New mathematical models as the basis for more efficient simulations

With their models, the mathematicians aim to describe the very complex physical contexts as simply as possible without neglecting significant effects. For this, they consider the problem on different scales: first, on a global level as a wall with many holes. Here, they want to abstract from the details of the perforated structure. An essential trick of their approach is to make the number of holes ever larger and the distance between them smaller and smaller. In doing so, they change the diameter and spacing of the holes in such a way that the acoustic properties hardly change. In the borderline case, this describes a wall with infinitely many infinitely small holes.

What may appear particularly complicated for the layman is an advantage in the mathematical treatment because ‘we can describe it more simply and simulate it on the computer’, says Dr. Kersten Schmidt.

To fully capture the acoustic properties, the mathematicians must also describe a single hole in its surroundings of infinitely many holes. Only in the interplay of these two perspectives do they succeed in deriving the acoustic properties of the perforated wall.

The comparison of their results with those from direct numerical simulations of a structure with hundreds of holes showed that they can be satisfied with the quality of their models. Dr. Kersten Schmidt concludes: ‘We have thus shown that our approach of surface homogenization, described here, predicts macroscopically measurable effective properties of perforated walls. In the next step, we will refine the models and consider further physical aspects, for example, that sound usually consists of several frequencies and how the different frequency components influence each other’.

Considering further physical effects to refine the models

Their model, which was rather simple in the first run, is now extended by considering further effects. Dr. Anastasia Thöns-Zueva, for example, has investigated how sound waves of different frequencies interact with one another when they strike the thin boundary layer directly in front of the wall, where they are decelerated abruptly. For this case, she has also developed simplified and easily computable models. Based on this, she now wants to understand the behavior of the sound in the tiny holes of the absorber structures. Since there you also observe a frequency mix meeting boundary layers. These findings will then be of interest to the acoustic engineers at DLR.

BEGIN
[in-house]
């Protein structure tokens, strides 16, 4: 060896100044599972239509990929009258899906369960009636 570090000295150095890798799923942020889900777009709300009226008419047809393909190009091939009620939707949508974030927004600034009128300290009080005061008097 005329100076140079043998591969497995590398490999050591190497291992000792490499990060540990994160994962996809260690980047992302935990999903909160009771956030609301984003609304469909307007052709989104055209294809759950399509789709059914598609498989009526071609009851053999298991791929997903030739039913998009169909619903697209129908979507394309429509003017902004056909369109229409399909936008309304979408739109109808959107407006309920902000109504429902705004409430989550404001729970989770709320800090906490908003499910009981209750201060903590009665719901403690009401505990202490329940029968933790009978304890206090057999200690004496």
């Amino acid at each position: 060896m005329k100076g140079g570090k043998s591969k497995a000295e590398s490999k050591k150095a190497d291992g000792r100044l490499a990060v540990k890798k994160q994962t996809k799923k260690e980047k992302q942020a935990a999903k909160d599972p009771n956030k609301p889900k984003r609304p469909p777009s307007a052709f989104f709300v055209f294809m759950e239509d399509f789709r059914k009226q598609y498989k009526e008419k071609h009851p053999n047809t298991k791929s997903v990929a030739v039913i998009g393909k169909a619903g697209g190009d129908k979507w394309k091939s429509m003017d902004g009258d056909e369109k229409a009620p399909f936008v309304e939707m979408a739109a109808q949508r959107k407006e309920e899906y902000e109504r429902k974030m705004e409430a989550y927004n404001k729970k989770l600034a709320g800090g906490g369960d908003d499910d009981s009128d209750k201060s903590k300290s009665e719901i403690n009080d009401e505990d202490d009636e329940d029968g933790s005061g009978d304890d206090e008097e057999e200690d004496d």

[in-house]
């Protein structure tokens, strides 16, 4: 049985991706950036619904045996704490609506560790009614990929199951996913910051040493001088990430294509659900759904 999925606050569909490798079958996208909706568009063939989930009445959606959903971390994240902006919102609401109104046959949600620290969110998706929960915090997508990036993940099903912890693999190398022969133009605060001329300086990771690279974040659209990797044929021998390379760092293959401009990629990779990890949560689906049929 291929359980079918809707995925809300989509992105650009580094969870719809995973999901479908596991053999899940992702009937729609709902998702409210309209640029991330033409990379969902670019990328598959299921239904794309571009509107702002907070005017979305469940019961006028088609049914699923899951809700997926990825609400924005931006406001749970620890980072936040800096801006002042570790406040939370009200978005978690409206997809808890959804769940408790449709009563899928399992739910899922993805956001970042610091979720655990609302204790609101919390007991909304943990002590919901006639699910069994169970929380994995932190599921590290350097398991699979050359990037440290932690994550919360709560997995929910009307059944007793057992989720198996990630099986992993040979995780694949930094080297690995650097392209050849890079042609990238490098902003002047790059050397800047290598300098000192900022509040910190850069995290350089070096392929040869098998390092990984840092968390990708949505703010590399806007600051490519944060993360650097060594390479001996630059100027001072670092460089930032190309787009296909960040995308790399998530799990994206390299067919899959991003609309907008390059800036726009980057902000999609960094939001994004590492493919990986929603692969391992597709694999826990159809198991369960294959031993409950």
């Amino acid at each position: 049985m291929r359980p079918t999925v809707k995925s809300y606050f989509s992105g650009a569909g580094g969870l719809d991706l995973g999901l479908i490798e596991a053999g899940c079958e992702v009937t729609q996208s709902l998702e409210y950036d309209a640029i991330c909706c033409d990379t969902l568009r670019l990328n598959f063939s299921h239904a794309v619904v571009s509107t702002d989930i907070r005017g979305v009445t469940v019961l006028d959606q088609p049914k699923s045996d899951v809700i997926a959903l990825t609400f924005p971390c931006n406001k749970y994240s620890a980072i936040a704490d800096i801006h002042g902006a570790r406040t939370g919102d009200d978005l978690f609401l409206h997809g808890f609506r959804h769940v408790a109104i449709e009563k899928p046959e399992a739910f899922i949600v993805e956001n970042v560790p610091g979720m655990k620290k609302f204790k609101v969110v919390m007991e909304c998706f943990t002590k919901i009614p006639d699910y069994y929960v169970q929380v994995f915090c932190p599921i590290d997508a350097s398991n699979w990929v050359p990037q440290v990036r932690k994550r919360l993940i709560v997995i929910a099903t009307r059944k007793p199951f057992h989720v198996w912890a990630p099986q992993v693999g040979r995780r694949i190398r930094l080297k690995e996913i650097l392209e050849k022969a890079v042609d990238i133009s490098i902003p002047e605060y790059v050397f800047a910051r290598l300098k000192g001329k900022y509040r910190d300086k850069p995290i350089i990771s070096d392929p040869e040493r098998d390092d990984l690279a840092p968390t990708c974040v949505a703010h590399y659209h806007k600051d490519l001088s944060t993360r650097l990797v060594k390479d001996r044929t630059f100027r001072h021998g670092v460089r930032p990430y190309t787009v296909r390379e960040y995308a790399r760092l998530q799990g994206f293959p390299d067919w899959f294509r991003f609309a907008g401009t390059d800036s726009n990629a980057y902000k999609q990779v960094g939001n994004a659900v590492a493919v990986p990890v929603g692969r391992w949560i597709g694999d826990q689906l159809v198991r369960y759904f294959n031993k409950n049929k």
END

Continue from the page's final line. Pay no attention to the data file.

Further effects that are important for the technical application of the absorber structures have been made computable by Dr. Adrien Semin: the boundary between a normal and a perforated wall. He could demonstrate both theoretically and with elaborate simulations that his obtained models further improve the description of the acoustic properties. The complexity remains small enough that the problem can be calculated in practice.

The new models are useful for further applications

The results of the Matheon mathematicians and their colleagues help not only to reduce the noise of engines. As quite similar phenomena also occur in the combustion chambers of engines, perforated walls can help to control instabilities in the combustion process to avoid mechanical damage. This extends the machine’s life time.

The new approaches presented here, are not only useful in acoustics. They can also be applied to other applications, such as optical wave propagation or the conduction of electrical current. This is because measurable properties such as the electrical resistance are also influenced by phenomena on very small scales, for example by effects at the interfaces of the conductors (skin effect).